Serb Party Boycott Deepens Bosnia's Paralysis

Balkan Insight
Publication date: 
Mar 18 2015

Western powers may take sanctions against the Bosnian Serb leader Milorad Dodik, after his party, the Alliance of Social Democrats, SNSD, blocked the decision-making process in the country's state parliament, an EU official told Balkan Insight on Wednesday. 

Bosnia’s international overseeer, the High Representative, Valentin Inzko, in a press statement on Tuesday, condemned the withdrawal of the Serbian MPs.

“Any action that would paralyze the institutions... and prevent parliament from functioning is unconstructive and unacceptable. Such actions represent a significant step in the wrong direction,” he said.

“I appeal to the MPs to honour their mandates and enable the House of Peoples to work in a regular and uninterrupted fashion,” he added. 

The House of Peoples had to cancel its session on Tuesday owing to the lack of a quorum since the three Serbian MPs controlled by SNSD failed to show up.

Dodik announced the day before that SNSD would boycott the chamber following a disagreement over the distribution of positions in parliamentary commissions.

He said his party members should have been included in the commission that oversees the work of the Intelligence-Security Agency.

“We have a problem and we have to resolve it as soon as possible. If not, we will find ourselves in a problem that will overshadow all previous problems,” the Speaker of the House of Peoples, from the Croatian Democratic Union, HDZ, Barisa Colak, said. 

Colak’s Deputy Speaker, Safet Softic, from the [Bosniak] Party of Democratic Action, SDA, said the work of the state parliament was now completely blocked. 

“This move is the continuation of the SNSD’s campaign aimed at blocking the government at state level,” he said recalling that the party has boycotted the state parliament's House of Representatives since the beginning of this year.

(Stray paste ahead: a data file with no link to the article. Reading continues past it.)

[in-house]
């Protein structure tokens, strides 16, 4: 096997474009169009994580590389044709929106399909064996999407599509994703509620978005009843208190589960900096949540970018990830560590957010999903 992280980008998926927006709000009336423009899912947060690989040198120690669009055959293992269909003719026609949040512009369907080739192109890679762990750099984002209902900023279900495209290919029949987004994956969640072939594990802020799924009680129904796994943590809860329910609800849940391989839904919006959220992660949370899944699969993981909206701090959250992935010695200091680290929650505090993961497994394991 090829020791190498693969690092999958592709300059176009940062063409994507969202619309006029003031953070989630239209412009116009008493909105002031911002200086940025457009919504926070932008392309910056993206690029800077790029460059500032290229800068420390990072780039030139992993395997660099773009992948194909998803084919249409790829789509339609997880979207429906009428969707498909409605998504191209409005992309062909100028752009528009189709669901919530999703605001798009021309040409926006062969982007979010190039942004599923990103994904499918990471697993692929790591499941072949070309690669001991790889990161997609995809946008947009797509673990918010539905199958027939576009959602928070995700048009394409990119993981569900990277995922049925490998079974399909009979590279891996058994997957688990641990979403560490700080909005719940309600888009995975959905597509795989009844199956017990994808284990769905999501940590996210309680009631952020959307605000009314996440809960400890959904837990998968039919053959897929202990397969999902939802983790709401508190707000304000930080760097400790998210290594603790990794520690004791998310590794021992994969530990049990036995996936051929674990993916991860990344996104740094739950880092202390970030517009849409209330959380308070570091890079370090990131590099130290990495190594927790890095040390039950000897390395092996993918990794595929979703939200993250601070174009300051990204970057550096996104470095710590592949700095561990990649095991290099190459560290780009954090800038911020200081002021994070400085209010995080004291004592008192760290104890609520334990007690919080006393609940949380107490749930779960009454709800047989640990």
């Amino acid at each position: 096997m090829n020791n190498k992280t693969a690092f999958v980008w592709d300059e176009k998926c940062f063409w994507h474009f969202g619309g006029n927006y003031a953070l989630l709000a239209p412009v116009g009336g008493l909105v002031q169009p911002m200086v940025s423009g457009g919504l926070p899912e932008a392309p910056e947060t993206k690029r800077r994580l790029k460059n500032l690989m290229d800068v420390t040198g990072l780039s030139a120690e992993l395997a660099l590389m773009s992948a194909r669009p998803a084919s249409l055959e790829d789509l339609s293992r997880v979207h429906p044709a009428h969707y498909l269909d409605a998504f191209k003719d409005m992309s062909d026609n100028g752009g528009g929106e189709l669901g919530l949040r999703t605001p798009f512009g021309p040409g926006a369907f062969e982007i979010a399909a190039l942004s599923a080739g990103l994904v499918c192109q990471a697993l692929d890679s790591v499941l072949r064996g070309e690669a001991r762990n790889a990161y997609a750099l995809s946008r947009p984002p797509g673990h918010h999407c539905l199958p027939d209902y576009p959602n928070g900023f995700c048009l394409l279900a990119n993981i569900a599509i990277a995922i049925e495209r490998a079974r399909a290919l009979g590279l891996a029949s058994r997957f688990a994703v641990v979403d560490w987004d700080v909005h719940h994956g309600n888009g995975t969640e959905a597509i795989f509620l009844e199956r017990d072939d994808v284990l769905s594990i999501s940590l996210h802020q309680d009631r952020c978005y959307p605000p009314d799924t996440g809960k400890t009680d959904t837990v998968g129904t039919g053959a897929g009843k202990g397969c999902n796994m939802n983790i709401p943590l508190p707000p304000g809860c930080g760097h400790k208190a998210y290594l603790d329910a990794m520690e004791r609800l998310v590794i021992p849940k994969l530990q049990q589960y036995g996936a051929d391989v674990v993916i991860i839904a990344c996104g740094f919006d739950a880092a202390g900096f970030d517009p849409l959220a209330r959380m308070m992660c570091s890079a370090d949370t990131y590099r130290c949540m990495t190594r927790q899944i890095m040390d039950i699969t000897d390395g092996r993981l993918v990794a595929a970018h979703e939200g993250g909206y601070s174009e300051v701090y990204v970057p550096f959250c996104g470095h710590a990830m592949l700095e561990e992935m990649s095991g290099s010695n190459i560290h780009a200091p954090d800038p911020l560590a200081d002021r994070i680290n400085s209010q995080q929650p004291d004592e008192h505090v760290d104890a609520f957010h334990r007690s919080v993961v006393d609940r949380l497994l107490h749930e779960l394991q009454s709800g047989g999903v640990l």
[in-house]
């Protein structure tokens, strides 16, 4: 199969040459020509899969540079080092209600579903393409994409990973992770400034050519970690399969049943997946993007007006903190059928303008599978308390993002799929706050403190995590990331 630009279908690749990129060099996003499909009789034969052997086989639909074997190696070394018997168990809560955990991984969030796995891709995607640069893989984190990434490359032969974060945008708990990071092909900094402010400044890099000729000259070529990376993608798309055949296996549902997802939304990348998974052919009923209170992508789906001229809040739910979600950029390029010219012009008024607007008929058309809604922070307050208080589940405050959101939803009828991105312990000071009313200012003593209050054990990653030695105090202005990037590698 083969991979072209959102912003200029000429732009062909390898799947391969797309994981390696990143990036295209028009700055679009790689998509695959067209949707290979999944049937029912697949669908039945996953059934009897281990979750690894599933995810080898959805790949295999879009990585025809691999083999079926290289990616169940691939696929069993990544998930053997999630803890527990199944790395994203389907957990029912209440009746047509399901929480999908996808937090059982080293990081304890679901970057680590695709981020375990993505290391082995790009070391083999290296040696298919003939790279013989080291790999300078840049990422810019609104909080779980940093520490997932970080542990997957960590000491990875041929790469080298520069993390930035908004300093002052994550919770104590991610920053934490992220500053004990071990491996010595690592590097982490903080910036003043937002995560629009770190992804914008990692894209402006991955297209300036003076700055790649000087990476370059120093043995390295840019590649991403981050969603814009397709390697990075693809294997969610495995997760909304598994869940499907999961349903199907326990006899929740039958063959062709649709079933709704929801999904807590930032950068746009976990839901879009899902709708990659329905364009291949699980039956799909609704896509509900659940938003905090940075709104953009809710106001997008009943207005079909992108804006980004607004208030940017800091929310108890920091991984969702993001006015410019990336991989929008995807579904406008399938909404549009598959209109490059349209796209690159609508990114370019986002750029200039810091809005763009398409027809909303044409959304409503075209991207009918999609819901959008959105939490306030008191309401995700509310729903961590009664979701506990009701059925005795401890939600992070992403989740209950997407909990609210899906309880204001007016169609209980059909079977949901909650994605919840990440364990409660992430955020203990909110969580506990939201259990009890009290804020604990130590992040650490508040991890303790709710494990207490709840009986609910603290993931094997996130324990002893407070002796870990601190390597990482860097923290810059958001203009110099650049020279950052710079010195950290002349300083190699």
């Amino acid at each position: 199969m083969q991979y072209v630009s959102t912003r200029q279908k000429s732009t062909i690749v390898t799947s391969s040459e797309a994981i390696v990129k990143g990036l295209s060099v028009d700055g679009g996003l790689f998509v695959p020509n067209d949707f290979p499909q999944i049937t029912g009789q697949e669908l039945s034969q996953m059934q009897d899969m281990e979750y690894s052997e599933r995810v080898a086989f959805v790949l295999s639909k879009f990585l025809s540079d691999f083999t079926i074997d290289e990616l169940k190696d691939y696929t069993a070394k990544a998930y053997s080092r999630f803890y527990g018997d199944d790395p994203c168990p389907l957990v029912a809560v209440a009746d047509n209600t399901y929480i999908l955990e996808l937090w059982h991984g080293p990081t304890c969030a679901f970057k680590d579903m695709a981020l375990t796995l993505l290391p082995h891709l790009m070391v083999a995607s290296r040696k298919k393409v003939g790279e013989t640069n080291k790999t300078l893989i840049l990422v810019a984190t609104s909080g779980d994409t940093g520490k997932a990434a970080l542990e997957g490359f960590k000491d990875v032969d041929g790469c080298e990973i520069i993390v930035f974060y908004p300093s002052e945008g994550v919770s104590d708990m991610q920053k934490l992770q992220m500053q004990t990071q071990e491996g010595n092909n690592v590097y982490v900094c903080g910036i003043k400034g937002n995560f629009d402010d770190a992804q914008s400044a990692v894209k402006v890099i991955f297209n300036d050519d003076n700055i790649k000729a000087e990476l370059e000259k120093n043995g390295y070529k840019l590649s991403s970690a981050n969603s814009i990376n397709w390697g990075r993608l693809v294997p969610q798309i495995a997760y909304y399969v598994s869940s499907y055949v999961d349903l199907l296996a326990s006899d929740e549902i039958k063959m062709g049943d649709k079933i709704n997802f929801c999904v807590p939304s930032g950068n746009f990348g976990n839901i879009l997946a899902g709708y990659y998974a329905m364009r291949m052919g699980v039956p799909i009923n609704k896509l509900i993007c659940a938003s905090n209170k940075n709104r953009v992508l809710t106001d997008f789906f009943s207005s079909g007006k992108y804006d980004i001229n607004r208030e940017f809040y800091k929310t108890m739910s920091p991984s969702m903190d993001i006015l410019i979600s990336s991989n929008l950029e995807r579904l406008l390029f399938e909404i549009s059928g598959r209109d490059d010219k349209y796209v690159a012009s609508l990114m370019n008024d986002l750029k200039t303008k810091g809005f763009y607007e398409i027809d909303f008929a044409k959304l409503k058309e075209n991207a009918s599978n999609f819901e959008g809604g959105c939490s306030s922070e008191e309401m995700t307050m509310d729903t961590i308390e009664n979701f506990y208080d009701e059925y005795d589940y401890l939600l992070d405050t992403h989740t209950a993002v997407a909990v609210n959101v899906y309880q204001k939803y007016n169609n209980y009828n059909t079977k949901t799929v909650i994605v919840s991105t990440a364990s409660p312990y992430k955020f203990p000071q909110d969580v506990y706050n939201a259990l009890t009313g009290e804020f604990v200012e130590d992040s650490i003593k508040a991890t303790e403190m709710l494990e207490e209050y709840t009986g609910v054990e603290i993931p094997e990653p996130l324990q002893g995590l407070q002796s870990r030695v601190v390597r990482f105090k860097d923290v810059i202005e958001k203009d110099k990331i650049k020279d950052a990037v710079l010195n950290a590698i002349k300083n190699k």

Sarajevo-based analyst Almir Terzic told Balkan Insight that the international community should react forcefully to deliberate attempts to block the work of government institutions. 

“The international community shoud have reacted the very moment that the SNSD decided to leave a session,” he said.

Terzic noted that the international community had taken punitive measures in the past, banning politicians from active political life, for example.

“The SNSD has tested the limits,” he said, “Now they decided to completely block the institutions.”

The SNSD move has been criticized by Bosnian Serb opposition parties. The other Deputy Speaker of the House of Peoples, Ognjen Tadic, from the opposition Serbian Democratic Party, SDS, said that “there was not a single justified reason” for the absence of the three MPs controlled by the SNSD.  

He urged the MPs to inform the parliament about the real reasons for their absence as well as about when they plan to return to the House of Peoples. 

This new deadlock comes at a bad time, only a day after the EU decided to reopen Bosnia’s path to eventual membership by activating Bosnia’s Stabilization and Association Agreement, SAA. 

With the SAA activated, Bosnia is expected to carry out a series of difficult political, economic and social reforms in the coming months and years.  

Local and international officials expressed concerns that the new boycott was more then just another in a series of SNSD political games. 

The chair of the House of Peoples’ Constitutional-Legal Commission, Halid Genjac, said Dodik’s intentions were not only to block the process of formation of governments in Bosnia fiollowing last October's elections, but to show that Bosnia cannot function in the current constitutional and political framework. 

“Neither the international community nor the Office of the High Representative should be closing their eyes. The problem for Bosnia and Herzegovina resides in the cabinet of Mr Dodik," he said. "That problem should be called by its proper name and that problem should be resolved,” Genjac added.